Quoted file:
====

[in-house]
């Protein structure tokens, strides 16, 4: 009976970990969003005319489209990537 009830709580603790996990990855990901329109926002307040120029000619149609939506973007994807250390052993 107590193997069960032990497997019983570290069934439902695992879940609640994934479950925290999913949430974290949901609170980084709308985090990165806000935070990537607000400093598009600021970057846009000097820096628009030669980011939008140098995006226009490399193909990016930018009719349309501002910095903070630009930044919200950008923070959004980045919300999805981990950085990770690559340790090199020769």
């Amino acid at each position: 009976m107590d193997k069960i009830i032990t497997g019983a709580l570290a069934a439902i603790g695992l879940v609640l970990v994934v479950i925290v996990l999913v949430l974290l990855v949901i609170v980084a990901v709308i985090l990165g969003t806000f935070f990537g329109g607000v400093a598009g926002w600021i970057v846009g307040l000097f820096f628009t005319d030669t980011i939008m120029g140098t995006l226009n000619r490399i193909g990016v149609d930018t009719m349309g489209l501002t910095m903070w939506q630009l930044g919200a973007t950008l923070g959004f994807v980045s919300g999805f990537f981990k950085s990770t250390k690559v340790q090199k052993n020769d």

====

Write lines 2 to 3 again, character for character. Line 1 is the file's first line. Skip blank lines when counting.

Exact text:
């Protein structure tokens, strides 16, 4: 009976970990969003005319489209990537 009830709580603790996990990855990901329109926002307040120029000619149609939506973007994807250390052993 107590193997069960032990497997019983570290069934439902695992879940609640994934479950925290999913949430974290949901609170980084709308985090990165806000935070990537607000400093598009600021970057846009000097820096628009030669980011939008140098995006226009490399193909990016930018009719349309501002910095903070630009930044919200950008923070959004980045919300999805981990950085990770690559340790090199020769």
């Amino acid at each position: 009976m107590d193997k069960i009830i032990t497997g019983a709580l570290a069934a439902i603790g695992l879940v609640l970990v994934v479950i925290v996990l999913v949430l974290l990855v949901i609170v980084a990901v709308i985090l990165g969003t806000f935070f990537g329109g607000v400093a598009g926002w600021i970057v846009g307040l000097f820096f628009t005319d030669t980011i939008m120029g140098t995006l226009n000619r490399i193909g990016v149609d930018t009719m349309g489209l501002t910095m903070w939506q630009l930044g919200a973007t950008l923070g959004f994807v980045s919300g999805f990537f981990k950085s990770t250390k690559v340790q090199k052993n020769d």